Creating consumerable content is key to maximising intranet engagement

“Where do I put my “stuff” so that it is secure, shareable, and searchable, so my organisation can accomplish its goals and [from the end user point of view] works the way I work and is useful to me in getting my job done?”

This was the core problem that John Mancini (@jmancini77) identified as being the one facing the Information Management community in his closing speech at the AIIM 2015 Conference.

Earlier he had identified that the “challenge of managing the intersection of people, processes and technology is not a new one” and that the ongoing problems were caused due to labels being unclear and is lack of best practice.

In my opinion one of the key elements of best practice is that Content Management should be viewed in such a way to suggest that it is an on-going activity, rather than merely being restricted to ‘content addition’ which suggests a one-off event. Intranet content should not be seen as a tick box exercise – “It’s on there” but rather as a tick and care exercise “It’s on there and I know why it is on there, and I’m looking after it”.

In this blog I’m going to focus on how Interact Intranet – both the product and the advice that the team of @IntranetExperts provide, can help address and solve the problems this challenge presents.

At the conference I was excited to be asked to host a roundtable discussion on “Unleashing People Power: A consumerised workplace” the topic of discussion was based on the changing expectations we have about work systems because of the rise in popularity of social sites and tools such as LinkedIn, Facebook and Twitter. Outside of work we are becoming increasingly comfortable and competent in finding information and completing online transactions. We are now taking those expectations into the workplace and expect that the tools and systems we use are as user friendly and “consumer focused”.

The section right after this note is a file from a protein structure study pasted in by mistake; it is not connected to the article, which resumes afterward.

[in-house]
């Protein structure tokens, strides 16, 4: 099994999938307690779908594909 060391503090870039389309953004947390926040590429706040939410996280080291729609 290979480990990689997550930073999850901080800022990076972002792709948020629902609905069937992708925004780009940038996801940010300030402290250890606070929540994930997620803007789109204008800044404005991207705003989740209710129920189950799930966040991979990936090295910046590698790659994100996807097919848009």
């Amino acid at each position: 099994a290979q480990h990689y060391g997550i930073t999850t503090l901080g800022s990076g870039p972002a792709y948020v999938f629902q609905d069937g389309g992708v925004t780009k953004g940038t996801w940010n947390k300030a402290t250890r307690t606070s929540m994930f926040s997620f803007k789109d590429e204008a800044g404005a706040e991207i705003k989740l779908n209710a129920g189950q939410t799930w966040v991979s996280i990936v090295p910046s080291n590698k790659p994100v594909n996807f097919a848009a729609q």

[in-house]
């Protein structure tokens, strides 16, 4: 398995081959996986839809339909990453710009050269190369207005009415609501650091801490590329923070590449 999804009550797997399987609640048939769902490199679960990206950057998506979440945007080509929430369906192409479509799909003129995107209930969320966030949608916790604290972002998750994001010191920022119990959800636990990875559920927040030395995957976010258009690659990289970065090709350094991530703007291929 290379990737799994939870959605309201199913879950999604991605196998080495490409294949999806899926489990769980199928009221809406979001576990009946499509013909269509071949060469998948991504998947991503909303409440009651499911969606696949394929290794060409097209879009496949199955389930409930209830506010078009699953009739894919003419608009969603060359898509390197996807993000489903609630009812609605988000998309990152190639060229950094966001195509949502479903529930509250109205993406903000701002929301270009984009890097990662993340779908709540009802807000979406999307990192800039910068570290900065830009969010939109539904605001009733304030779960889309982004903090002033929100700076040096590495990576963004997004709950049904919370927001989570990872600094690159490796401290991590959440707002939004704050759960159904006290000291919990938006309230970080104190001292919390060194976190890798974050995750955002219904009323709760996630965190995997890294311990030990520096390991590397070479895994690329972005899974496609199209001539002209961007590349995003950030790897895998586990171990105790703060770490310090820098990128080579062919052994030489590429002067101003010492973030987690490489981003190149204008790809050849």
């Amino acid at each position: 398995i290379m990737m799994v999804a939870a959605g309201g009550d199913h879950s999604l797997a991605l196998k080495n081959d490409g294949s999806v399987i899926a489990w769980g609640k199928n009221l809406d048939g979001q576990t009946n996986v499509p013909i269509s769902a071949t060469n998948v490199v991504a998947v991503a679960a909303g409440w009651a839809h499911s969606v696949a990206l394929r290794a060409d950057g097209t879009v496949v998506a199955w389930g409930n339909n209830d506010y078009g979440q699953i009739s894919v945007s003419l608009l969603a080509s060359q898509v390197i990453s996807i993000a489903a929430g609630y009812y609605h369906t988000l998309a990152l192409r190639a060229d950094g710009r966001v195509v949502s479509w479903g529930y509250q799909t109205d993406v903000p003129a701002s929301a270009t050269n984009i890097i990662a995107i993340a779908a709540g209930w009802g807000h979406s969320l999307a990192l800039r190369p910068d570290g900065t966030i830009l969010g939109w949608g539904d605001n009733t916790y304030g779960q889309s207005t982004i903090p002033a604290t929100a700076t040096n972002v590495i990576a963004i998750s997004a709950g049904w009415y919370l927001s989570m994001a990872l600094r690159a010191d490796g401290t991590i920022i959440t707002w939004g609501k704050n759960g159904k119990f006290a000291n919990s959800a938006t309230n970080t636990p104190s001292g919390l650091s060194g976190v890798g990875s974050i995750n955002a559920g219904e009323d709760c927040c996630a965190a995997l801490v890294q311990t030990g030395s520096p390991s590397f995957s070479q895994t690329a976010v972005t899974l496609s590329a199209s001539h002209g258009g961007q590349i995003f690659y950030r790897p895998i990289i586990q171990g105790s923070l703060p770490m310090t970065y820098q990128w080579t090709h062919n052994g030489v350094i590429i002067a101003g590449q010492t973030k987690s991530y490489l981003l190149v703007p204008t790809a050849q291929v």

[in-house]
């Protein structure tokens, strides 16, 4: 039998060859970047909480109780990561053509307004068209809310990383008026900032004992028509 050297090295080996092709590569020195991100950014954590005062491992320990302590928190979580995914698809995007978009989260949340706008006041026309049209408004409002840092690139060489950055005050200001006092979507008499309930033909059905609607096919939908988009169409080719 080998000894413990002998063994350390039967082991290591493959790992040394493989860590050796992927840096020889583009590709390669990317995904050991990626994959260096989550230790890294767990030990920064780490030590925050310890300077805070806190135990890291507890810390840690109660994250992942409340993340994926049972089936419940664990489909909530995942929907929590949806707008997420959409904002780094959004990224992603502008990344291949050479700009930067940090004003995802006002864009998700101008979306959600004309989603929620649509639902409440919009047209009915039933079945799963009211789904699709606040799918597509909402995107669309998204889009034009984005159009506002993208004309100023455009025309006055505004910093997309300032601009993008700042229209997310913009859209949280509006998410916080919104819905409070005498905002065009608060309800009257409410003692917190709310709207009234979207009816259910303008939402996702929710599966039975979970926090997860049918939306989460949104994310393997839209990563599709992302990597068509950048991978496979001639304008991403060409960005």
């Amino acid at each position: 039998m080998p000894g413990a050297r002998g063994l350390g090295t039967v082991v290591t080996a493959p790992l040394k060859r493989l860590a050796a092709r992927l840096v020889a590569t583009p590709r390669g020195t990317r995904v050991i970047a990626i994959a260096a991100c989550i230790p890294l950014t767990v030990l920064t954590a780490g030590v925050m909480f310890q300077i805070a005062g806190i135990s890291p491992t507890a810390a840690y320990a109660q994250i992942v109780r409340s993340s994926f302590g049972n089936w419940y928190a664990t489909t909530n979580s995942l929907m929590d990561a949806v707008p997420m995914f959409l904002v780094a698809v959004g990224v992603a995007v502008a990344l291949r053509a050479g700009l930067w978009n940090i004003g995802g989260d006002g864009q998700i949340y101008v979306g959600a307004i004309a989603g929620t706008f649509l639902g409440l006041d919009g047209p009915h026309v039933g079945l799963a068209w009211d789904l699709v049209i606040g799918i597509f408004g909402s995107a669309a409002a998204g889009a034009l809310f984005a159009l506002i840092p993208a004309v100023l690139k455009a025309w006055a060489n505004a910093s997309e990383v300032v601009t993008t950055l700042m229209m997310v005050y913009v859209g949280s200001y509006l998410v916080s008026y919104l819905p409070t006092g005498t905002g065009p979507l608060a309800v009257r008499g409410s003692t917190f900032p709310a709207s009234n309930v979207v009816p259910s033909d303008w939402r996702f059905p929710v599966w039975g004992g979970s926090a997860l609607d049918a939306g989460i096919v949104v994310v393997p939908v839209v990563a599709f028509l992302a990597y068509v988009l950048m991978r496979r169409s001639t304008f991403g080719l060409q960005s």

Roundtable 1

It was clear from the discussion that there are two trends;

  • The need for Business leaders and managers to recognise and respond to this shift (see my earlier blog)
  • The presentation and organisation of information, content and processes should benefit the end user, not the content or process owner

The latter can be a significant challenge – as it may involve a behavioural change – one that might not be done willingly as it will probably require the adoption of a new way of thinking, as well as the acquisition of a new skill set. Clear identification of roles and responsibilities is something that we at Interact would discuss with customers as part of their Governance strategy (you might like to read more about this within Kelly’s blog).

Any content added to an intranet should be crafted and cared for. Never dumped on the intranet. Certainly never put on the intranet “just in case”. It should have a clearly identified audience and purpose. Content should be presented in context and not in isolation. When we work with customers on structuring and organising content we place a strong emphasis on ensuring that content pages are presented in context and have clear association and relationships with the content that it is presented alongside. There are various ways in which this can be achieved – all of which are subject to the demonstration of best practices that John mentioned.